“We wandered into a shop where slender mannequins displayed the fashions on sale. The fake plastic women were just that: fake and unbelievably proportioned. No one looked that perfect.
Blurb (Goodreads)- All Carrie Roberts wants is to be a little bit smaller.
To fit into the perfect dress for the Valentine’s Day Dance. To look beautiful for her boyfriend, the school’s star basketball player. To keep his jealous ex-girlfriend, a rival cheerleader, away from him. And to be noticed by her classmates.
Exercising and dieting don’t work, but an advertisement for weight loss pills promises a quicker solution to her problem. As time runs out, she takes more than the recommended dose until she’s just a few inches slimmer. Heads turn when she arrives at the dance, and the wonderful night with her boyfriend is beyond what she dreamed it would be.
Days later, Carrie discovers that her body is changing in ways that should be impossible. While her doctor searches for a cure, she desperately turns to her friends and family for support. Everyone is noticing her now whether she likes it or not, and even the media is intrigued by her incredible story. Getting everything she once wanted has created new problems—problems that are growing more terrifying every day.
Because Carrie Roberts is shrinking.
Thoughts- What an unbelievably powerful book. Even in the world that we live in now, issues such as self-esteem and media presentations are pushed away. We like to act like they don’t exist, like the dust bunnies hidden underneath your refrigerator. No one wants to admit that the dust bunnies exist, and yet they still inevitably do.
St. Pierre throws that all out the window and tackles this huge issue and portrays in such a brutally honest way. I’ve never read a book like this where our main protagonist- Carrie, wants to lose a few pounds to fit into a dress for her (jerk) boyfriend, and ends up losing her height! It’s such an interesting concept and I couldn’t stop reading because of it.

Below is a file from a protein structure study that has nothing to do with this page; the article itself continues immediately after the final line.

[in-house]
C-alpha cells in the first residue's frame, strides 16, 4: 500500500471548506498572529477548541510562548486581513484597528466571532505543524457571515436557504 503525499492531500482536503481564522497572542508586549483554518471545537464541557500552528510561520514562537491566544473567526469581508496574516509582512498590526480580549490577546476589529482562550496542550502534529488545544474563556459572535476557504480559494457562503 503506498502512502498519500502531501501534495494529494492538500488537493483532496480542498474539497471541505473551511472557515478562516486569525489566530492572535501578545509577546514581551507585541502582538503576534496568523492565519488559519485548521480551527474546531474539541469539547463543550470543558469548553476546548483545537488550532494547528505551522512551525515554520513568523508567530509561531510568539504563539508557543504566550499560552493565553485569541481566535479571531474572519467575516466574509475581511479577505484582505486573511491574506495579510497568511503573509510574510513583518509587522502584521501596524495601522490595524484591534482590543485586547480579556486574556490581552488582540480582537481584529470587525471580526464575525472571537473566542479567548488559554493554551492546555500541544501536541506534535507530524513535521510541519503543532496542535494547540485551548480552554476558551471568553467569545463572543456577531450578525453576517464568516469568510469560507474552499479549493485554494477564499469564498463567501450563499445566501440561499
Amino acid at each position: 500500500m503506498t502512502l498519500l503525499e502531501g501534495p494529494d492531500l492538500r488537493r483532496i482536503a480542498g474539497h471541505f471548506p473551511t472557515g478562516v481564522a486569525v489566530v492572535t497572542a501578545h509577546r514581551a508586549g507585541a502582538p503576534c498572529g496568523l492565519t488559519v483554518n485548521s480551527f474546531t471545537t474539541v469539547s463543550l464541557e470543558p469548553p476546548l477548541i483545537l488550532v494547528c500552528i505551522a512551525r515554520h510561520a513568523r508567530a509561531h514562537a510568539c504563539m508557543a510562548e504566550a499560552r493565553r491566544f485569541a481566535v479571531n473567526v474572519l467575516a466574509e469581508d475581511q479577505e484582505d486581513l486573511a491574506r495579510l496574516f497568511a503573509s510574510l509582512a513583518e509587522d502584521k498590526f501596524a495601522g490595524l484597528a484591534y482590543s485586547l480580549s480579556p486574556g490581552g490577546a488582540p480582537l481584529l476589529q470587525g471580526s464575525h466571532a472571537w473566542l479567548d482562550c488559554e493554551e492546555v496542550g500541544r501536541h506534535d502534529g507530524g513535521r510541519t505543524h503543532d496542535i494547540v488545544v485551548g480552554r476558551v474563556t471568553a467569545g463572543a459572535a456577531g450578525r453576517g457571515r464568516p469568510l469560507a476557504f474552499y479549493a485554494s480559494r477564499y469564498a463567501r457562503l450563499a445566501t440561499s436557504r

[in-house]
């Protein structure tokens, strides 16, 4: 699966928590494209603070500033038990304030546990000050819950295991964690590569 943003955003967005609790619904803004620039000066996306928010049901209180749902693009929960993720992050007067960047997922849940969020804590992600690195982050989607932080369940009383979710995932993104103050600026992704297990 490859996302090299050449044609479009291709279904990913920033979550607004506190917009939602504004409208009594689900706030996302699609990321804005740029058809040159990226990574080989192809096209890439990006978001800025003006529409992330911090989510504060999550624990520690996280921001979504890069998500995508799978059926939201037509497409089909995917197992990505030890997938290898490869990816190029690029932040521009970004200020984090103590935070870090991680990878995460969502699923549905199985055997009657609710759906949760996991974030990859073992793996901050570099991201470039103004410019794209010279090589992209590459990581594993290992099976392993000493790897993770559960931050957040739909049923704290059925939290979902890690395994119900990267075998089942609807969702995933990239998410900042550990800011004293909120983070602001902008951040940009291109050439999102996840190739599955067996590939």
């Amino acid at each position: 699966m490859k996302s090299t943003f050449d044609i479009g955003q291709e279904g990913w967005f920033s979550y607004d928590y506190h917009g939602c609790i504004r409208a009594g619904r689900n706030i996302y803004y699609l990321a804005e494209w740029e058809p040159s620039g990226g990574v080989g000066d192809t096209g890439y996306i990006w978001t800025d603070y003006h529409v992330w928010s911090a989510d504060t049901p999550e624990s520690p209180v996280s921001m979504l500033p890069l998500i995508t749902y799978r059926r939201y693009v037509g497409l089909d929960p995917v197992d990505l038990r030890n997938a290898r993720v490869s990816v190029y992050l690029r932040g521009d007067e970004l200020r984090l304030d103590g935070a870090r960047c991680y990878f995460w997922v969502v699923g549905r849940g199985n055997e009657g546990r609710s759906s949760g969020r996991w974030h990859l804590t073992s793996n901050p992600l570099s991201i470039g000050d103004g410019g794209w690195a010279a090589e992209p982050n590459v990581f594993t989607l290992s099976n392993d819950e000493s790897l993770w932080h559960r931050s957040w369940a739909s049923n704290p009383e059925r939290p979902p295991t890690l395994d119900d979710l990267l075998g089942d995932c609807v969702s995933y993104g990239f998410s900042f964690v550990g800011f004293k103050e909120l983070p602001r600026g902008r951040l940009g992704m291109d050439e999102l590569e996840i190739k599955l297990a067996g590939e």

Carrie is obviously going through an extremely traumatic time, as her shrinking does not stop and she ends up being less than half a foot tall! The author showed Carrie’s ups and downs with good timing, and there wasn’t a hue explosion of negativity, rather it always seemed to come back and haunt her when least expected. I really did grow to like Carrie as a character throughout the book. I initially was put off by her, because she was the exact cheerleader stereotype that I can’t stand, vain and conceited. And yet, her character grows an immense amount through the help of her best friends Lauren and Trish, her friend Evan, and even her enemy Janelle.
“Funny how desperation allows you to bend the rules a little bit to suit your own purposes.“
All of the secondary characters, Carrie’s friends and family also had such surprising development. Her friends didn’t know how to deal with Carrie’s condition and it was funny watching them adapt to what’s happening to someone they love. Her family is one of the most supportive and loving book families I’ve ever read. Carrie’s step sister has some of the most memorable and sweet development, and her half sister is quite cute and funny. I’m also so glad that Janelle did get some redemption at the end, I think giving the queen
bitch bee a reason for why she acts like she does is always important.
While I do feel like the writing can come off as simplistic, in no ways does it detract from the overall message presented in the book. It’s honestly so powerful because people don’t necessarily relate to their height shrinking (I hope not!) but they can sympathize with the reactions and consequences that come with being publicly targeted for your appearance. There were several parts of the book where I was moved to tears because of the message that St. Pierre presents.
Overall, this is a quick yet very enticing read, especially if you want to read something that tackles issues that still plague our world today. I highly recommend this book and can’t wait to read more about how the author tackles different issues!